Raising taxes can be the kiss of death for any politician, especially in an election year. “It’s a soul-searching, gut-wrenching thing to do,” commented Asheville Mayor Leni Sitnick during City Council’s Feb. 27 formal session. But she went on to note that it’s something the city hasn’t done in 10 years.
With that in mind, Council unanimously approved a resolution asking the local legislative delegation to introduce bills in the General Assembly that would generate new revenues and cut expenses. The resolution lists a number of potential new taxes, only one of which would actually be adopted. All of them are meant to serve as backups, in case a 1-percent local sales tax increase proposed by Buncombe County is rejected. All these proposals require state legislators’ approval.
Clearly, city leaders are hoping that the county’s sales tax will be implemented. But just in case, they’re considering other taxes, including a citywide 1-percent tax on prepared food and beverages and a bill that would authorize municipal governments to levy “a menu of local option taxes, if approved by the voters.”
The resolution also asks local representatives in the state House to continue working to pass a bill, introduced by Rep. Lanier Cansler (R-Buncombe), that would exempt the Regional Water Authority of Asheville, Buncombe and Henderson from paying the state Department of Transportation nearly $1 million a year in “nonbetterment costs.” These costs are incurred when water lines are relocated in connection with highway projects, and the DOT passes on the expense to the Water Authority. No other water authority in the state pays for these relocations (see “Taking the Plunge,” Feb. 28 Xpress). Mayor Sitnick described the unusual arrangement as “an amazing burden” that results in higher water bills for local residents.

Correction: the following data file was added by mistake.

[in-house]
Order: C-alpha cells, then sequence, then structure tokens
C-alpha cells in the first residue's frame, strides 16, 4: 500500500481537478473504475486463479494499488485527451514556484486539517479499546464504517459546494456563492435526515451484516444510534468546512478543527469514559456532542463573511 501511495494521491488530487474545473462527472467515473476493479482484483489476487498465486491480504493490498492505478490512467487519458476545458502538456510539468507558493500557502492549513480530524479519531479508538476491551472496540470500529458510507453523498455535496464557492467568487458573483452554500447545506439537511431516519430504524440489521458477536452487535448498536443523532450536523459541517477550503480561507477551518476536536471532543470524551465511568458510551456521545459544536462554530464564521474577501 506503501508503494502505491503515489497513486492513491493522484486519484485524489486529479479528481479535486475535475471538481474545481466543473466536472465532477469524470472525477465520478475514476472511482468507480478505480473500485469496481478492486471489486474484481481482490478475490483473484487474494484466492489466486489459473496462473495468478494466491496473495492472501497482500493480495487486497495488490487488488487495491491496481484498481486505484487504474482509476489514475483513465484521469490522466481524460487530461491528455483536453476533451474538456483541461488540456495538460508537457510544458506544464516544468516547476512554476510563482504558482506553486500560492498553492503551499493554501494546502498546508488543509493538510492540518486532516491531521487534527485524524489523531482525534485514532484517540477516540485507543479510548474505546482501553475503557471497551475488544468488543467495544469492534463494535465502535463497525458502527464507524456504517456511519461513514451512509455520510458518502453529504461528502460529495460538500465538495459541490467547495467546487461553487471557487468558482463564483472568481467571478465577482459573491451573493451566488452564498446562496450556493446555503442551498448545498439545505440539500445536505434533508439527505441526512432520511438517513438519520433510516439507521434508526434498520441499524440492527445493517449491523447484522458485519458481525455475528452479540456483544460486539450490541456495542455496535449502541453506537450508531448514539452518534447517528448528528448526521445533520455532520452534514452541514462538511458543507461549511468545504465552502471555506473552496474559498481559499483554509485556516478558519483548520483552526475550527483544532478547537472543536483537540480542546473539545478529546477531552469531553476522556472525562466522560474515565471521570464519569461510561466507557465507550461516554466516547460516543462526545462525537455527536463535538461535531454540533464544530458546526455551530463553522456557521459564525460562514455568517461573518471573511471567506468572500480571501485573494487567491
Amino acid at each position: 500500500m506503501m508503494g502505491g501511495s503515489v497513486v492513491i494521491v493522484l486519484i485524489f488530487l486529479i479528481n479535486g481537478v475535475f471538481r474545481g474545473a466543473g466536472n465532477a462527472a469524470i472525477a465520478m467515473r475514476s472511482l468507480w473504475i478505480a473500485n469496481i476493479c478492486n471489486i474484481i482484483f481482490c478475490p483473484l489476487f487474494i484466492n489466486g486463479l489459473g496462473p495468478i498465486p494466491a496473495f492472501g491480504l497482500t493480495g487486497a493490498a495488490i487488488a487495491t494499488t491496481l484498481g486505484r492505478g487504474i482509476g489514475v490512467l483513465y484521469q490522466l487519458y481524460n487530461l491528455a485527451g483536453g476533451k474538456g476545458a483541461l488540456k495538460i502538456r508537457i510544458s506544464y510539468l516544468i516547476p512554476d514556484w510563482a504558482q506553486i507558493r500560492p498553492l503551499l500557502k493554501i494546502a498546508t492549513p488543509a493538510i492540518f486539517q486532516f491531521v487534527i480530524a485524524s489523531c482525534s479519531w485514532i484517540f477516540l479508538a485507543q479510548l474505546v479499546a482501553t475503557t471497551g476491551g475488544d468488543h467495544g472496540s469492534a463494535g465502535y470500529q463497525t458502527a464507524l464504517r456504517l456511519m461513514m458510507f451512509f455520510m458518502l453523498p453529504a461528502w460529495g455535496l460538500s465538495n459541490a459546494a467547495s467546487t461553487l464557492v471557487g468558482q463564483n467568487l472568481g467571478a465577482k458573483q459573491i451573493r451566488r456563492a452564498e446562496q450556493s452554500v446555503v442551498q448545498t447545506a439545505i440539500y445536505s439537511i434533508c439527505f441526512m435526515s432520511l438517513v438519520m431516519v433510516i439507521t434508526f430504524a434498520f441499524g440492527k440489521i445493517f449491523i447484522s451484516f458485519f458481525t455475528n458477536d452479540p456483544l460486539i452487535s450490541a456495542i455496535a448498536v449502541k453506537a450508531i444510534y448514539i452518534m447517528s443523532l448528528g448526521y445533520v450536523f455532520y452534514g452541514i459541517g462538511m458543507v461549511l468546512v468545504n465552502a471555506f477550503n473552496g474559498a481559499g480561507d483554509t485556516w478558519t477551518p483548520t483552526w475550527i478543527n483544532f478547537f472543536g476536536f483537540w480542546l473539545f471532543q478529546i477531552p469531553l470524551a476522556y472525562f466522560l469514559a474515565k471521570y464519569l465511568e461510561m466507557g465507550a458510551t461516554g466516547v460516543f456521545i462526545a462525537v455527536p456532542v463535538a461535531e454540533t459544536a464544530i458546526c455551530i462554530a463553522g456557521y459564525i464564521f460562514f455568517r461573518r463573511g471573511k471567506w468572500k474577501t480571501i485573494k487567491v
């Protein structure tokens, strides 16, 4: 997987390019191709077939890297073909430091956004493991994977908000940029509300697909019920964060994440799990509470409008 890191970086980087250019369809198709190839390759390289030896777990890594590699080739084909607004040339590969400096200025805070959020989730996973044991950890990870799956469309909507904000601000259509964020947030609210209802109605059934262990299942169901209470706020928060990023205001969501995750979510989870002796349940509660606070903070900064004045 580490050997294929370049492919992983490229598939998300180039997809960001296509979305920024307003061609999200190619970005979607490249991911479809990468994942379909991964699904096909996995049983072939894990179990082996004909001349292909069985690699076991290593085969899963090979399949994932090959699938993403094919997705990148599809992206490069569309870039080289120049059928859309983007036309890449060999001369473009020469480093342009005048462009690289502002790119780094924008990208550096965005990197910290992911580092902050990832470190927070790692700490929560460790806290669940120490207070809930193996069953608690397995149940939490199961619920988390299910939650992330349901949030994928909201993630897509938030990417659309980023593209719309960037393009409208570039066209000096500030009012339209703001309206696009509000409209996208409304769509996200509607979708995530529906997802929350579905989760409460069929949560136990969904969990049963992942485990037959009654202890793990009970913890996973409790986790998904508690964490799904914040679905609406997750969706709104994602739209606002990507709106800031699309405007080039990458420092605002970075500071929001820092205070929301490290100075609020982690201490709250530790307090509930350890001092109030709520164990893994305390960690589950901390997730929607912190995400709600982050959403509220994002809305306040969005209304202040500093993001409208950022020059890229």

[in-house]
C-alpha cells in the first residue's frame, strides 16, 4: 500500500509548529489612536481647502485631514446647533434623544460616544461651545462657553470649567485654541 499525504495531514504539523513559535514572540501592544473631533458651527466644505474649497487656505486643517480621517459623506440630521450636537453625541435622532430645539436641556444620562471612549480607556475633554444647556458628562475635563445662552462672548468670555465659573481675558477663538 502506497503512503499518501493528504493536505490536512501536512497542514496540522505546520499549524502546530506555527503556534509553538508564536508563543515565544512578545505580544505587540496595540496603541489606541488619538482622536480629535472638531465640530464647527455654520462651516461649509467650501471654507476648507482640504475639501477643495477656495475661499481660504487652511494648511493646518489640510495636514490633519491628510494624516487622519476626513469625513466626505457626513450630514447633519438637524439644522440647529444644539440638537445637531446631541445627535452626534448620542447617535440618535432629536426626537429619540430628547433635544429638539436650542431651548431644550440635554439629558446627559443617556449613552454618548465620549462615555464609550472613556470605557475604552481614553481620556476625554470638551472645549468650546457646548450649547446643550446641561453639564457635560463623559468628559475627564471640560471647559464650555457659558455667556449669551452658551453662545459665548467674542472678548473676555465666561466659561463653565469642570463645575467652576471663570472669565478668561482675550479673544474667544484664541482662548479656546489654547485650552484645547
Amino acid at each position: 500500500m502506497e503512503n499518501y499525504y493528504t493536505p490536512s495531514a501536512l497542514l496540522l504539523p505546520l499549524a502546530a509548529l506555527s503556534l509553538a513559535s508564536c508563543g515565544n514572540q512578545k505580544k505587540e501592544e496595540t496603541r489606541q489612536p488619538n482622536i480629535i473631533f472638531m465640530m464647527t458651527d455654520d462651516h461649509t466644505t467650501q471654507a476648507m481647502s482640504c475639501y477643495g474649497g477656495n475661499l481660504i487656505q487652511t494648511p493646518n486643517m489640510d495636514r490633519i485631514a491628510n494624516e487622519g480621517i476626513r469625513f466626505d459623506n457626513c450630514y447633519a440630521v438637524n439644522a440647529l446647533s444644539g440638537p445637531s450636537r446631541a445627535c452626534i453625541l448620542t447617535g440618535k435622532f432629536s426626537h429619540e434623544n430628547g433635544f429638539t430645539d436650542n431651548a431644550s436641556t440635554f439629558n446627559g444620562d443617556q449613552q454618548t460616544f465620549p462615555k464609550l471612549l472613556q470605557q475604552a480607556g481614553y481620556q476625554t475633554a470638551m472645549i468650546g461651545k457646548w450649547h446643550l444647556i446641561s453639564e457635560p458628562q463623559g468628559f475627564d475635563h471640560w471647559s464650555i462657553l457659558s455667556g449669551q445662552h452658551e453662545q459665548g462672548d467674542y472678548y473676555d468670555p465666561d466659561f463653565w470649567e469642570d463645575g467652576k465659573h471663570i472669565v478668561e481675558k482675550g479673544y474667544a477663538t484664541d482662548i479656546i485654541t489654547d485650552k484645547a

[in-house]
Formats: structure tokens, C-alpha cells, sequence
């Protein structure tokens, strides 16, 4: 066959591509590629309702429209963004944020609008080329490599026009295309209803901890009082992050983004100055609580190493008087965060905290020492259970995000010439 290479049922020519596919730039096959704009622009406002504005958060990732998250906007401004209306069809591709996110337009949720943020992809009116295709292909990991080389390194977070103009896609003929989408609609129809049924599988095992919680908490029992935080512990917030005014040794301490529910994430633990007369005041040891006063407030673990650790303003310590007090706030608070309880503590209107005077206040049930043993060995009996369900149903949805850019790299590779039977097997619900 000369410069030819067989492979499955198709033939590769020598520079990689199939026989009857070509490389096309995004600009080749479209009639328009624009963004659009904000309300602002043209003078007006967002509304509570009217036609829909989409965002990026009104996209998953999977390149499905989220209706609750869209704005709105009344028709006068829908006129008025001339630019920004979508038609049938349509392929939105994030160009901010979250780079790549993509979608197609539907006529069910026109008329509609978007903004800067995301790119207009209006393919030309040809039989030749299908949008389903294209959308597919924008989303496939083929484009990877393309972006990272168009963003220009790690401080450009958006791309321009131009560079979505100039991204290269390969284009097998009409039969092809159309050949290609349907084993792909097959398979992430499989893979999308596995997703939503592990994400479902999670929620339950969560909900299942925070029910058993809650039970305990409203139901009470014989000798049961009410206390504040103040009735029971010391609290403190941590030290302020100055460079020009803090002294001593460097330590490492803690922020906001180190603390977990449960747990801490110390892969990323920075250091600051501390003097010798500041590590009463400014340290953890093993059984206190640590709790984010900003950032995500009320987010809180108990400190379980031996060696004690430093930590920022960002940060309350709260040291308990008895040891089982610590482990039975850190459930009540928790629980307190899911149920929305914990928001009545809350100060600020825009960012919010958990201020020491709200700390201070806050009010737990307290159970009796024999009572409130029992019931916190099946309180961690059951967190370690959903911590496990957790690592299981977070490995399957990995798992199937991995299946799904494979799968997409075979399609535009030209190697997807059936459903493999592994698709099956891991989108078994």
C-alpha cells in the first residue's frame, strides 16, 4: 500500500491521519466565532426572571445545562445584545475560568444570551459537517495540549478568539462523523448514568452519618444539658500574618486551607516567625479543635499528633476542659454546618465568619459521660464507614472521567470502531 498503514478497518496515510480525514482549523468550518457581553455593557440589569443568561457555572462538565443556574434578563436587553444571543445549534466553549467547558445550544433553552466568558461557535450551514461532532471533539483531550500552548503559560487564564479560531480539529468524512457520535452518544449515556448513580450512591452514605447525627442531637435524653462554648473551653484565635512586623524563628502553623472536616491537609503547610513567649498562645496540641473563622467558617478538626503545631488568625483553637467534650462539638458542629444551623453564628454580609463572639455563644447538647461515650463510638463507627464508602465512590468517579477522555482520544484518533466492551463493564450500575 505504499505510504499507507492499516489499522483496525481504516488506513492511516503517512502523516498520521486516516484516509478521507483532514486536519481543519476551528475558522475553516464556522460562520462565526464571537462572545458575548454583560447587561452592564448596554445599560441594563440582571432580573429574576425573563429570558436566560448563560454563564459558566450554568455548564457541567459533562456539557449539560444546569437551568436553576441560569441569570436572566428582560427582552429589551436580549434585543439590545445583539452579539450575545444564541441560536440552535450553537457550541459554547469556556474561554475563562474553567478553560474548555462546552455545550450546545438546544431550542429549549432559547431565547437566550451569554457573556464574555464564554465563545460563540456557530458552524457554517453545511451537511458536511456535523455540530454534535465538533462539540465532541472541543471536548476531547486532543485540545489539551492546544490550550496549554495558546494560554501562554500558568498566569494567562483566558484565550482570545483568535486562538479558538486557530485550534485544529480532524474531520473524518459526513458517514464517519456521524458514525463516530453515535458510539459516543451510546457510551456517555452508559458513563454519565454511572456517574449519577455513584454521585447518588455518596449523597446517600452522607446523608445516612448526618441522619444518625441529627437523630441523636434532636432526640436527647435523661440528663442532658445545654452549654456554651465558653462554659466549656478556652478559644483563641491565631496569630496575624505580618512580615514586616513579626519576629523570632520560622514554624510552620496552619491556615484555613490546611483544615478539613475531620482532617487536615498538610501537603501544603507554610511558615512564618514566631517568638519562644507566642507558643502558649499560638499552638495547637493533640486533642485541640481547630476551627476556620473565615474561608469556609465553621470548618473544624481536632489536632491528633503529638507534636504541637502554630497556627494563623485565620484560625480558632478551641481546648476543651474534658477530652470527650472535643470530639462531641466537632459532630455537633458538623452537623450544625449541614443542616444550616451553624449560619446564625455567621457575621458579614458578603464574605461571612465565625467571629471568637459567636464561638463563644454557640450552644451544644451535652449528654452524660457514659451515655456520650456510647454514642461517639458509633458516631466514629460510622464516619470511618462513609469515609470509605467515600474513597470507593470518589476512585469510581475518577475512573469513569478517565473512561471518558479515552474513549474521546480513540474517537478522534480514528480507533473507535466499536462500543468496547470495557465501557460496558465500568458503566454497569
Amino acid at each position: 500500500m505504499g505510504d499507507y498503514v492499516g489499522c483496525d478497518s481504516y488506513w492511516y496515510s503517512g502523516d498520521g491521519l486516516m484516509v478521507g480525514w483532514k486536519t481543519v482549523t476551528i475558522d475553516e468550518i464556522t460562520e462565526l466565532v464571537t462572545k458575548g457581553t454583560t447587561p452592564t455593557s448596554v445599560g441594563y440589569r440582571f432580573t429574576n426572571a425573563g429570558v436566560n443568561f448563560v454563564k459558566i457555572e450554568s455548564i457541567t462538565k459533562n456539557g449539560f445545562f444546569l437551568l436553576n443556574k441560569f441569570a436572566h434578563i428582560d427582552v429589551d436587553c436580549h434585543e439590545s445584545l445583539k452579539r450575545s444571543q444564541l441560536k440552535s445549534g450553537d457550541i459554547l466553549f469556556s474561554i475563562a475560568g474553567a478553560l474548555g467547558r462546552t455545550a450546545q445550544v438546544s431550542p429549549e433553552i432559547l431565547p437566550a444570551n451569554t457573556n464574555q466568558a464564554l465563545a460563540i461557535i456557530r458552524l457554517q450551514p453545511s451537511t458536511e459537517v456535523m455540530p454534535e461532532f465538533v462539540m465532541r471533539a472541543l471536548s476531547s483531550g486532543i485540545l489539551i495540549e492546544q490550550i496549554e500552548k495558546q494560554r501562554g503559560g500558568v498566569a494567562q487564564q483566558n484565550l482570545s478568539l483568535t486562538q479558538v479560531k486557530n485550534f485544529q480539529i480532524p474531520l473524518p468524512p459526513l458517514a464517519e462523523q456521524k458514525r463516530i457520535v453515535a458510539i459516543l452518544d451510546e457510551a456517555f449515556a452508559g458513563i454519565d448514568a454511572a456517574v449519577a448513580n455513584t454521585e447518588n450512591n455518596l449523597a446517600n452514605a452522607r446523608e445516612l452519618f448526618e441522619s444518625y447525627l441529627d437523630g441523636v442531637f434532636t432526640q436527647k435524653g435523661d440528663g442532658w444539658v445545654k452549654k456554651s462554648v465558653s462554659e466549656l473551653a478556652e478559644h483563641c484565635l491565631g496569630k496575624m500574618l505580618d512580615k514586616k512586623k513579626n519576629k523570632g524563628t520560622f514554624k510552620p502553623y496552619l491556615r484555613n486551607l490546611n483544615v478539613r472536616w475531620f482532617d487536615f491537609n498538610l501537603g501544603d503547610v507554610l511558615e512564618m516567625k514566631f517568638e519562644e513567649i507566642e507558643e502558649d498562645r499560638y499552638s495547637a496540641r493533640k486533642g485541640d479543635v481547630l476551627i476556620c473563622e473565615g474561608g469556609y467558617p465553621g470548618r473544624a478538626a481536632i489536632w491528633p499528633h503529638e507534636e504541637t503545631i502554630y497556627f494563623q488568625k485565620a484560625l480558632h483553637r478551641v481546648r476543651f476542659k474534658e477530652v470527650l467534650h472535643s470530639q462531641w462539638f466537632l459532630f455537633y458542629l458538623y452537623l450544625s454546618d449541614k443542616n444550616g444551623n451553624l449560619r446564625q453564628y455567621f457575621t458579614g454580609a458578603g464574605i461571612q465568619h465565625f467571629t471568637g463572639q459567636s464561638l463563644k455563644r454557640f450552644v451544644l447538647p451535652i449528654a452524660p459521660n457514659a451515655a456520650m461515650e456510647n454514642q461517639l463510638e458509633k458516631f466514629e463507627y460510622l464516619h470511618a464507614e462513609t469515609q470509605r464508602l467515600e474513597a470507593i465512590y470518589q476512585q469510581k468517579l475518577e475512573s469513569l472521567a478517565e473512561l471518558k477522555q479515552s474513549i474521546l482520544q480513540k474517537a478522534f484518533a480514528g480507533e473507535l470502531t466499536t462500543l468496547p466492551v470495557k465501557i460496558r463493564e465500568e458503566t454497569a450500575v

Throughout the evening, Council members cited the need to fix the aging Civic Center as a key reason the city needs more revenue. In fact, the food-and-beverage-tax proposal listed in Council’s resolution includes the phrase “the proceeds to be used for capital projects in the city that benefit the region and support the tourism industry, including renovation and maintenance of the Asheville Civic Center.”
But during the public-comment portion of the meeting, two people — Mickey Mahaffey and Sharon Martin — questioned the wisdom of making the Civic Center a higher priority than other, more basic needs. Mahaffey noted that while the U.S. as a whole is not in an economic depression, “some 25 percent of our community [members] are, and these people have basic needs, which must be met before we talk about renovating an entertainment venue.”
Council member Barbara Field explained that the Civic Center plays an important role in the community. “The high school has its graduation there, the symphony plays there,” she said.
Tourism and fairness
Tax issues once again loomed large when Council members turned their attention to appointing new members to the Buncombe County Tourism Development Authority. The two appointees would represent the owners of big hotels (more than 100 rooms) and small hotels (fewer than 100 rooms) respectively. Herman Turk was named as the large-hotel rep. But two people vied for the small-hotel position as, one by one, Council members cast their votes. In the end, Victor Trantham was appointed, backed by Council members Terry Bellamy, Ed Hay, Charles Worley and Barbara Field. Council member Brian Peterson supported the other candidate, Catherine Sklar. Vice Mayor Chuck Cloninger was absent from the meeting, and Mayor Sitnick abstained, refusing to vote for either candidate.